Albert Camus once said that everything he knows, he owes to football. Apart from existential philosophers, the divine pitch has also seen interpreters of great drama, as well as the titans of sports. Zidane: A 21st Century Portrait is true to its name; a biography of one of the undisputed kings of football, Zinédine Zidane.
The movie is a rare hybrid of a sports document and art installation. Filmed with 17 synchronised cameras, the movie follows one full game of Real Madrid playing football, the camera constantly on Zidane. The viewer gets a unique opportunity to watch one of the greatest footballers of all times. By drilling into Zidane’s intense state of mind, the movie will also help understand why Zidane would headbutt Marco Matterazzi’s chest at the 2006 FIFA World Cup final, where France played against Italy.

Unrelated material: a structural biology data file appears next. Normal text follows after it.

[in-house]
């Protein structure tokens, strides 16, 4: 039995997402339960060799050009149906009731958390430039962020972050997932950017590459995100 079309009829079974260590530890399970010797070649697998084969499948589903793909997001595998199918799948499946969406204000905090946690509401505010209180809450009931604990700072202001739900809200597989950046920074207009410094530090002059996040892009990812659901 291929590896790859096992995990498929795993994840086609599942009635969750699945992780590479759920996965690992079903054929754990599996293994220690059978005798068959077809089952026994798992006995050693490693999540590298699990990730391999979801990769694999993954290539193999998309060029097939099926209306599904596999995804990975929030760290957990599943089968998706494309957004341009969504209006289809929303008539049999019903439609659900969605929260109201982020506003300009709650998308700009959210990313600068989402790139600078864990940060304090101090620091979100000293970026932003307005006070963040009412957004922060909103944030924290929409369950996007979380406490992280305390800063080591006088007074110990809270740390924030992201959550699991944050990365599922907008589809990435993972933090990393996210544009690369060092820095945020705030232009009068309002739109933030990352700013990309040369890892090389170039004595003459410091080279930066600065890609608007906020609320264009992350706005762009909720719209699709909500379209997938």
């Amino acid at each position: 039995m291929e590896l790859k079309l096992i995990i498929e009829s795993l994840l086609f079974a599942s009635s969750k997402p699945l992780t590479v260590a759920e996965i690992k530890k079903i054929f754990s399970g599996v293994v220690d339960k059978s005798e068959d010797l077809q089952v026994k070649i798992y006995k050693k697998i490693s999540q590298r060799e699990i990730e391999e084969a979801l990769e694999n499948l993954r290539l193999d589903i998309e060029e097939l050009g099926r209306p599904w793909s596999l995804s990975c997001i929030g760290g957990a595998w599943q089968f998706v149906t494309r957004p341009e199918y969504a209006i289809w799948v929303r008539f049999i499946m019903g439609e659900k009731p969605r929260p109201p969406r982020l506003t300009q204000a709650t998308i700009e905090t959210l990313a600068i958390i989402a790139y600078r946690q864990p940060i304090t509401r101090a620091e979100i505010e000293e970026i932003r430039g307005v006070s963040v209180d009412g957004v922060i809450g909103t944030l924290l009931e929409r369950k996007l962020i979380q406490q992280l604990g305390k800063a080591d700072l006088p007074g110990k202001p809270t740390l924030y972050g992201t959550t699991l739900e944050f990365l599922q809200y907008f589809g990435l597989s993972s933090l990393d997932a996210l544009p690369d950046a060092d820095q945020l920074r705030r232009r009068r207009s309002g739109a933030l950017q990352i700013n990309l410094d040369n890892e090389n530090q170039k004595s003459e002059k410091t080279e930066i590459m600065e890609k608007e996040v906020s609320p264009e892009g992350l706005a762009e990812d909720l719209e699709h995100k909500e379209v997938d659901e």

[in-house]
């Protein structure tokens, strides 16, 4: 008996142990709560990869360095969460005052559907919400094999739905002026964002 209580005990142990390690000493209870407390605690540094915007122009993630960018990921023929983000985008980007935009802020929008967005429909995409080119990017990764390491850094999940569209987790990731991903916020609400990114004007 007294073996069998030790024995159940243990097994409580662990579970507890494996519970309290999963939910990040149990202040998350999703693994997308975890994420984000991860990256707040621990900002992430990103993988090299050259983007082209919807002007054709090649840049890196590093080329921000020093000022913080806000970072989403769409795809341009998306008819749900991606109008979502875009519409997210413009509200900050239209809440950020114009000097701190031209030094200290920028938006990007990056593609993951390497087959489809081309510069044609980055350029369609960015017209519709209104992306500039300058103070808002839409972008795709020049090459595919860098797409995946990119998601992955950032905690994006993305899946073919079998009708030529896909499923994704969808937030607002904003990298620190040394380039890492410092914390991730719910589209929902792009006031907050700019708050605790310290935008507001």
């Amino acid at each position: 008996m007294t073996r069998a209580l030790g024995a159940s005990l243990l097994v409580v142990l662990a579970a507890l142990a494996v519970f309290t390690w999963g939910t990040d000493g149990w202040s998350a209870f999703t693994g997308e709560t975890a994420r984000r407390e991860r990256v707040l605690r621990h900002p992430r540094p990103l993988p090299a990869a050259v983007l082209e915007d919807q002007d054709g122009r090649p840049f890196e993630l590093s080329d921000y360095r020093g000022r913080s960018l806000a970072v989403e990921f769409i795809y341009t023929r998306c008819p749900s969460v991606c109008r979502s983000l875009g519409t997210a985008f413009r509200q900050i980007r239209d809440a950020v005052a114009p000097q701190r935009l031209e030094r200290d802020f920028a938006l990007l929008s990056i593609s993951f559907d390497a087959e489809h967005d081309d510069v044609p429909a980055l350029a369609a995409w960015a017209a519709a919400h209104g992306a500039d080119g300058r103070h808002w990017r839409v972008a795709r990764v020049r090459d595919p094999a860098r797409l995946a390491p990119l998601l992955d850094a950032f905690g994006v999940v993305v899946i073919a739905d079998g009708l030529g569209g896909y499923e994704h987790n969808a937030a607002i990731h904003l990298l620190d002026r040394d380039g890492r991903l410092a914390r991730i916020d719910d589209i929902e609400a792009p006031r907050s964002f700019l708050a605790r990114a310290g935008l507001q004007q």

Nevertheless, the directors Douglas Gordon and Philippe Parreno have made sure that their film is not just a non-stop series of the greatest goals, but a higher art form. The marriage of music and image is spectacular, and the opening credits are a representation of stunning abstract expressionism. Compositions by the Scottish band Mogwai along with the audio design divide the scenes into passages, unveiling unexpected psychological moments during the quiet moments in the game. (OK)